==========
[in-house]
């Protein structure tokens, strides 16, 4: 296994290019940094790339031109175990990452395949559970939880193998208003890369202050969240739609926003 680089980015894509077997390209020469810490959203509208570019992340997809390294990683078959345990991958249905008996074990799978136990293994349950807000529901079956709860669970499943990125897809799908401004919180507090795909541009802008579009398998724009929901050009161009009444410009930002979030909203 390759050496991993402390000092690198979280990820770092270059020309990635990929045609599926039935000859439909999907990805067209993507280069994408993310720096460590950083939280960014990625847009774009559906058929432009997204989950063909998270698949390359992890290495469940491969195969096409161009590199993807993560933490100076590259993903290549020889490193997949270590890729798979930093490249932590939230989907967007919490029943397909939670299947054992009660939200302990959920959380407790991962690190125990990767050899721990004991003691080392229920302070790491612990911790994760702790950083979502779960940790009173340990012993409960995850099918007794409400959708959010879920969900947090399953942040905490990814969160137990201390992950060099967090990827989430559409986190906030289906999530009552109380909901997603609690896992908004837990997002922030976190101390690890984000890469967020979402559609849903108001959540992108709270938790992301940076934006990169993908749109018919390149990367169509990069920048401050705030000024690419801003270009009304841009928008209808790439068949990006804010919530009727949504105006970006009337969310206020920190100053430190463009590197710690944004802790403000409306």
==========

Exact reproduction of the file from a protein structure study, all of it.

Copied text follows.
[in-house]
């Protein structure tokens, strides 16, 4: 296994290019940094790339031109175990990452395949559970939880193998208003890369202050969240739609926003 680089980015894509077997390209020469810490959203509208570019992340997809390294990683078959345990991958249905008996074990799978136990293994349950807000529901079956709860669970499943990125897809799908401004919180507090795909541009802008579009398998724009929901050009161009009444410009930002979030909203 390759050496991993402390000092690198979280990820770092270059020309990635990929045609599926039935000859439909999907990805067209993507280069994408993310720096460590950083939280960014990625847009774009559906058929432009997204989950063909998270698949390359992890290495469940491969195969096409161009590199993807993560933490100076590259993903290549020889490193997949270590890729798979930093490249932590939230989907967007919490029943397909939670299947054992009660939200302990959920959380407790991962690190125990990767050899721990004991003691080392229920302070790491612990911790994760702790950083979502779960940790009173340990012993409960995850099918007794409400959708959010879920969900947090399953942040905490990814969160137990201390992950060099967090990827989430559409986190906030289906999530009552109380909901997603609690896992908004837990997002922030976190101390690890984000890469967020979402559609849903108001959540992108709270938790992301940076934006990169993908749109018919390149990367169509990069920048401050705030000024690419801003270009009304841009928008209808790439068949990006804010919530009727949504105006970006009337969310206020920190100053430190463009590197710690944004802790403000409306």